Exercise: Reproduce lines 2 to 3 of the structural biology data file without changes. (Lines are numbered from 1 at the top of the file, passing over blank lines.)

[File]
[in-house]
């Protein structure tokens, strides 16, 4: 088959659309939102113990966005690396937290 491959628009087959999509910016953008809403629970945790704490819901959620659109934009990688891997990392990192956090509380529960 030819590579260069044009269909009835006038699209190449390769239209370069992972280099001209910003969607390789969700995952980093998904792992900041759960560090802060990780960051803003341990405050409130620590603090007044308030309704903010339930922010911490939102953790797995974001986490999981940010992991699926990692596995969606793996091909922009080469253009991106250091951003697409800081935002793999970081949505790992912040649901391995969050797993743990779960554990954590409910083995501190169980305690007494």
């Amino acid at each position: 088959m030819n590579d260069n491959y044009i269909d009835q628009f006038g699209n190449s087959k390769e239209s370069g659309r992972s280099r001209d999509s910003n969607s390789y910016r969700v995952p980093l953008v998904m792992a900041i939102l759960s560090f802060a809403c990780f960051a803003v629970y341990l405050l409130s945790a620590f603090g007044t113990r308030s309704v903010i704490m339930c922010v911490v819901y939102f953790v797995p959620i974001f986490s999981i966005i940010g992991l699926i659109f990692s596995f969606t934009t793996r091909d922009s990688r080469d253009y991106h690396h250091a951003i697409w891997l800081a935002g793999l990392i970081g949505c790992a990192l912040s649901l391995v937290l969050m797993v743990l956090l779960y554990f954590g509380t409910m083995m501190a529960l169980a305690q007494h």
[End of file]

């Protein structure tokens, strides 16, 4: 088959659309939102113990966005690396937290 491959628009087959999509910016953008809403629970945790704490819901959620659109934009990688891997990392990192956090509380529960 030819590579260069044009269909009835006038699209190449390769239209370069992972280099001209910003969607390789969700995952980093998904792992900041759960560090802060990780960051803003341990405050409130620590603090007044308030309704903010339930922010911490939102953790797995974001986490999981940010992991699926990692596995969606793996091909922009080469253009991106250091951003697409800081935002793999970081949505790992912040649901391995969050797993743990779960554990954590409910083995501190169980305690007494």
């Amino acid at each position: 088959m030819n590579d260069n491959y044009i269909d009835q628009f006038g699209n190449s087959k390769e239209s370069g659309r992972s280099r001209d999509s910003n969607s390789y910016r969700v995952p980093l953008v998904m792992a900041i939102l759960s560090f802060a809403c990780f960051a803003v629970y341990l405050l409130s945790a620590f603090g007044t113990r308030s309704v903010i704490m339930c922010v911490v819901y939102f953790v797995p959620i974001f986490s999981i966005i940010g992991l699926i659109f990692s596995f969606t934009t793996r091909d922009s990688r080469d253009y991106h690396h250091a951003i697409w891997l800081a935002g793999l990392i970081g949505c790992a990192l912040s649901l391995v937290l969050m797993v743990l956090l779960y554990f954590g509380t409910m083995m501190a529960l169980a305690q007494h």